Individuals can also easily create a self-sovereign identity on blockchain. A self-sovereign identity simply refers to an individual identity which is fully controlled and maintained personally by the individual. It becomes difficult to steal such an identity from an individual, and this handles the issue of identity theft that is common on the traditional identity management system. The use of permissioned blockchains could also provide a decentralized method of registration which connotes that an individual would get an identity that isn’t dependent on any centralized authority and cannot, therefore, be controlled or interfered with by any third party without the individual’s consent.
The adoption of the bitcoin technology would also create an avenue to develop a trust model that allows individuals, and even organisations share personal and classified information in a secured manner without having to use a middleman or any intermediary system.
In essence, blockchain has been suggested as the way forward majorly because it stores data in a decentralised and immutable way which makes it possible to store a single user identity to be in a safe and incorruptible database which can be subsequently updated by the user. What more, the solutions offered by this technology isn’t sector-specific and can be effectively utilised in any sector, either private or public.
With the combination of the decentralized blockchain principle and a comprehensive system for verifying identity, it has been suggested that a digital ID can be created for each online user to serve as digital watermark affixed to all transactions carried out by the user. If properly utilized, there might be a possibility of ascertaining the truth of individual identity.
However, it is quite easy to set up a digital identity by creating a completely fake one or using that of an entirely different person. Even though people use passwords to secure their data, it has been established that the security of this password and the databases on which they are stored are highly vulnerable and can easily be hacked. Thus, rather than storing on different databases, Blockchain could be used to tackle these security issues as it is a system which thrives on security, immutability and uniqueness thereby slimming the chances of any intruder gaining access without adequate authorization.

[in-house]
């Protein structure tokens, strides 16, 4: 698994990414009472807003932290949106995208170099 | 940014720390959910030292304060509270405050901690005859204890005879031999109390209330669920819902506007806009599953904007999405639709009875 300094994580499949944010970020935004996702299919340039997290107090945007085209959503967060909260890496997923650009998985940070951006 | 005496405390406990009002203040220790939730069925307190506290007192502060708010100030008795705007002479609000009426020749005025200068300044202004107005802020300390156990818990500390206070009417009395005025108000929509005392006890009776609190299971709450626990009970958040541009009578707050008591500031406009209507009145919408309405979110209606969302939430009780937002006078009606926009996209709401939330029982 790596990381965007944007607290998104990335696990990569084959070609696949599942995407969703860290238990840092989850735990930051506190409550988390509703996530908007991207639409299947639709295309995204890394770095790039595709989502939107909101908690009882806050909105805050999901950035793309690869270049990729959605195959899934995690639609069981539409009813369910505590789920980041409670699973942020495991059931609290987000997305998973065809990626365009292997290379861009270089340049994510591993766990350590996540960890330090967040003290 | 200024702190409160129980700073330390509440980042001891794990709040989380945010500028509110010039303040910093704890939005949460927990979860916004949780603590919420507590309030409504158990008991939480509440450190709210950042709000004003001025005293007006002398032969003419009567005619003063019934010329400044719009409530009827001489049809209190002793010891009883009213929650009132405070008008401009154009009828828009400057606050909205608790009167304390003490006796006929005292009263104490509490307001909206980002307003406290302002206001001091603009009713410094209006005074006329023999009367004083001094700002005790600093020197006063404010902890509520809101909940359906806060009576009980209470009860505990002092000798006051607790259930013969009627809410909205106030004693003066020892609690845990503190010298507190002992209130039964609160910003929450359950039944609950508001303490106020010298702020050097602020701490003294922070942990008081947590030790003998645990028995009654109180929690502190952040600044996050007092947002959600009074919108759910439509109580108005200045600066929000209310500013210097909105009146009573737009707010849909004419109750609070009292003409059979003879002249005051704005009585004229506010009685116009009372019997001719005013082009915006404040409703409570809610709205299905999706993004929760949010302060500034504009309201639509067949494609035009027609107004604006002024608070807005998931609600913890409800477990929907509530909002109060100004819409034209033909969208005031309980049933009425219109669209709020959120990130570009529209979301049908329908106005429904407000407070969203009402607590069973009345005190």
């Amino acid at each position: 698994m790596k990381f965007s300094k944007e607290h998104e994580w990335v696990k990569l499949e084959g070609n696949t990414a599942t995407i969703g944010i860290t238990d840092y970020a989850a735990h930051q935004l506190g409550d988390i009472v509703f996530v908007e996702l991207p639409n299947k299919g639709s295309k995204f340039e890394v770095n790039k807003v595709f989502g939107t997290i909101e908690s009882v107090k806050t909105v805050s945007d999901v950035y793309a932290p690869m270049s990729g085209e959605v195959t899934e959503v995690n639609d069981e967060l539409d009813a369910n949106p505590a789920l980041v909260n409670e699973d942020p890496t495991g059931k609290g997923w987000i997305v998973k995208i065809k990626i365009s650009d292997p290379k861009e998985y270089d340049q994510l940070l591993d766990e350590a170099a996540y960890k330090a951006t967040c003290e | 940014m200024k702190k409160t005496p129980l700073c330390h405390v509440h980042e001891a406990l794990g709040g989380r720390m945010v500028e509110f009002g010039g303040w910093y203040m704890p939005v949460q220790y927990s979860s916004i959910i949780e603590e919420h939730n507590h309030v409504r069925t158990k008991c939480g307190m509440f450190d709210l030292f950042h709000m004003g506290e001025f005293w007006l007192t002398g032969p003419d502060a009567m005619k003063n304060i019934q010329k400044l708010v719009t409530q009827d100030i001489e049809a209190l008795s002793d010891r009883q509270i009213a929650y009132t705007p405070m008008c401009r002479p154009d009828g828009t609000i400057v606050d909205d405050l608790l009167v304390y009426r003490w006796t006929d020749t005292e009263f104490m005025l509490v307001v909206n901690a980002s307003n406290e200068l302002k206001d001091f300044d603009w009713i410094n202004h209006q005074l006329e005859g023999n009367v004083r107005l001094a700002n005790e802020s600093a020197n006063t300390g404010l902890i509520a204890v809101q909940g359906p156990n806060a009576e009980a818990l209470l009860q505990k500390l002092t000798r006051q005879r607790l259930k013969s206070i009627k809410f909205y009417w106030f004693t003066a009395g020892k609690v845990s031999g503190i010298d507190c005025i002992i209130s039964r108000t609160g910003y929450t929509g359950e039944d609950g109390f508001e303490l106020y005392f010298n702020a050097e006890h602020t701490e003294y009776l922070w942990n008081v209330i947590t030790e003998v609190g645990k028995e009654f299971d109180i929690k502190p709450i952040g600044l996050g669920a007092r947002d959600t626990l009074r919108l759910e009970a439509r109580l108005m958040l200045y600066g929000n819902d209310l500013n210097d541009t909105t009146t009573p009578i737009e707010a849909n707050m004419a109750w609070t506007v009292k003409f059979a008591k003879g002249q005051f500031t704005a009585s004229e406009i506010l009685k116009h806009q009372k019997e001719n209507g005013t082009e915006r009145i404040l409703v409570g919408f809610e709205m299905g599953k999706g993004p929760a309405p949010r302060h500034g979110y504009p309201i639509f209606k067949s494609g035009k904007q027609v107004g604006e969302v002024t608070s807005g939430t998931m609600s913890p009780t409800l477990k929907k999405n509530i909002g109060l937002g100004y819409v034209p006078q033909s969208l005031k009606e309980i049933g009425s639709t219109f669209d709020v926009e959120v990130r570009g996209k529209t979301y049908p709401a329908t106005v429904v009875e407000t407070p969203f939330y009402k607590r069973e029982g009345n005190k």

In conclusion, blockchain may be the way forward for developing an identity management system that gives full control to users. The technology will also allow us as users to determine the data we desire to share across different transactional mediums while also protecting our identity from theft. It will also make things easier, more convenient and help the maintenance of an updated digital clone. However, the blockchain technology isn’t magic, and there is no feature that automatically makes everything included on the blockchain to be asserted as the truth. In the end, the authenticity and veracity of any information will still be on the part of the individuals who input their personal data on the blockchain and the organizations that have the ability and authority to vet and assert the authenticity of the data that’s stored on the blockchain.
This article has been edited with more content in addition to what was originally published on FORBES. You can visit the original article here .